Drawn out early in horrendous rain storms in order to watch the afternoon Scottish Cup Final, it’s almost by chance that we start our day of musical delights with a dose of homegrown talent in the shape of Glasgow’s Blue Sky Archives. Containing former members of Dance Lazarus Dance, Dead Or American, Boyfriend/Girlfriend and Holy Mountain, they prove a revelation, combining brooding textures with a pop sensibility that sets them apart from their Glasgow peers. I expect we’ll hear great things from them in months to come.
Later, with a musical itch to scratch we make sure we attend Clinic, and are treated to a set that is a joy to behold. Dressed in their usual surgeon suits and masks, they are a perfect antidote to turgid landscape of identikit indie bands, showcasing more imagination and talent in a half hour set than many bands cram into a whole career.
Part of the Blessing Force collective, Chad Valley is part of a new breed of talent pushing the Oxford scene to new heights. His stripped down, fucked up R&B cuts have caused a stir online and an appearance at Glasgow’s Art School is greeted by an inquisitive crowd. Real name Hugo Manuel, the producer cuts an unassuming figure behind his kit. That is, until the music begins to pour out of the sound system. Rough around the edges, Chad Valley’s glorious hymns to lost love are like a chopped, screwed, deeply British incarnation of R Kelly. Allowing the beats to spiral out across the crowd, the atmosphere quickly gathers pace and the young producer leaves to huge cheers from the Glasgow audience.
In the space of just two singles Veronica Falls have established themselves as one of the most potent young voices in British guitar music. No mean feat, but the band are determined not to get ahead of themselves – particularly when re-visiting their former Art School stomping ground. Two members once studied here, and a few familiar faces are in the packed crowd when the band emerge onstage. Rushing through their set, all accusations of twee are set aside as Veronica Falls seem to really gel. Draped in reverb, for sure, but the band’s material has an edge which many indie pop groups lack. ‘Beachy Head’ has a driving garage rock rhythm, pushed further and further as the band seem to rejoice on visiting ‘home’ soil. A hymn to a popular suicide spot, it seems to capture the band’s sweet / sour aesthetic. Many more gigs like this and Veronica Falls will struggle to remain a secret.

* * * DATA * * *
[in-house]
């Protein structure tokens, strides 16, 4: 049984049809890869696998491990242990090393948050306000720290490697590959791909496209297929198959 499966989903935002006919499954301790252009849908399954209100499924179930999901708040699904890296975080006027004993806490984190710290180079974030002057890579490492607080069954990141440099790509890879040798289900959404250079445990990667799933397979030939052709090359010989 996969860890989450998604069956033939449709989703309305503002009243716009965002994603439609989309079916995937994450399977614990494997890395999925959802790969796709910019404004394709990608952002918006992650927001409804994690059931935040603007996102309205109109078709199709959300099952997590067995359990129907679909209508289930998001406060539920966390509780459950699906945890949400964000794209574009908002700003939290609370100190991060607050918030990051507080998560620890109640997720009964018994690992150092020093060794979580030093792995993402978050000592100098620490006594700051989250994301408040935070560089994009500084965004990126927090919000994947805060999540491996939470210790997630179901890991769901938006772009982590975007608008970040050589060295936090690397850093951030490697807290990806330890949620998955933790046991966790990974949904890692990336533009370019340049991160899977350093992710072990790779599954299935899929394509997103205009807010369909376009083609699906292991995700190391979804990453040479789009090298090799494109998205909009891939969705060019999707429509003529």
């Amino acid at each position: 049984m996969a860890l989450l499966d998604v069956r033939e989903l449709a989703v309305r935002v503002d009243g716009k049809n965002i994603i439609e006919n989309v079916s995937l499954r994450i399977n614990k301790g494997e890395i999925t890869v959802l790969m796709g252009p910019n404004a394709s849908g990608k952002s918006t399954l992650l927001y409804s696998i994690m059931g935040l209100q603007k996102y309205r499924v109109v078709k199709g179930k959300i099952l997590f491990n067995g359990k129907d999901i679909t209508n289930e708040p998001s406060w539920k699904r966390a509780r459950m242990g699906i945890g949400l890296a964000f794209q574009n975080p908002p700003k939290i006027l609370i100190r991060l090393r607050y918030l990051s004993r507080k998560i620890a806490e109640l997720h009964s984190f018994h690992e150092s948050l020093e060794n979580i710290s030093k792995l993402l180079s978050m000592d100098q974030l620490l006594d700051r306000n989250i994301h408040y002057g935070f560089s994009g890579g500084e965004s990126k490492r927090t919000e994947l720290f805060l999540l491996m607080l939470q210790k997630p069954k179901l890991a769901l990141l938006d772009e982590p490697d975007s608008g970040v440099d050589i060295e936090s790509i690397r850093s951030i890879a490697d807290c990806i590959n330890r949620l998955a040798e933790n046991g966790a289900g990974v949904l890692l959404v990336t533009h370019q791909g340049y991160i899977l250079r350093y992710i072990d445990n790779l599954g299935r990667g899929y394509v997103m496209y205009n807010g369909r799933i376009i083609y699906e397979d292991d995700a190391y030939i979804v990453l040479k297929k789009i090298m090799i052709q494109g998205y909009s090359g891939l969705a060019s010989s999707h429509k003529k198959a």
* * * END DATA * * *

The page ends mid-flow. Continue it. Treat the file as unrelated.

Warpaint headline the ABC, and while it’s refreshing to see four women onstage, to concentrate on that fact would be to do the music itself an injustice. Their hypnotic rhythms and layered approach provide a psychedelic soundtrack, undulating and flowing with all the grace and majesty of an early Cure. Majestic, beautiful and enthralling, they prove to be one of the highlights of this packed calendar.
Ghostpoet’s debut album seemed to come from nowhere. Gilles Peterson kindly helped spread the word via his Brownswood imprint, and the rapper arrives to a healthy crowd at Stag & Dagger. Drawing on his widely acclaimed debut, the material has a far grittier edge live than on record. The live set up allows the MC to twist his material in new directions, triggering samples to decorate his rhymes. The guitarist adds a jazz edge to the tracks, throwing in a few unexpected chords changes and playing off against the drummer’s tumbling beats. At ease with the crowd, Ghostpoet asks for a deep fried pizza before leaving to the strains of recent single ‘Survive It’ – hopefully he survives the trip to a nearby fast food bar…
Words by Mark Millar and Robin Murray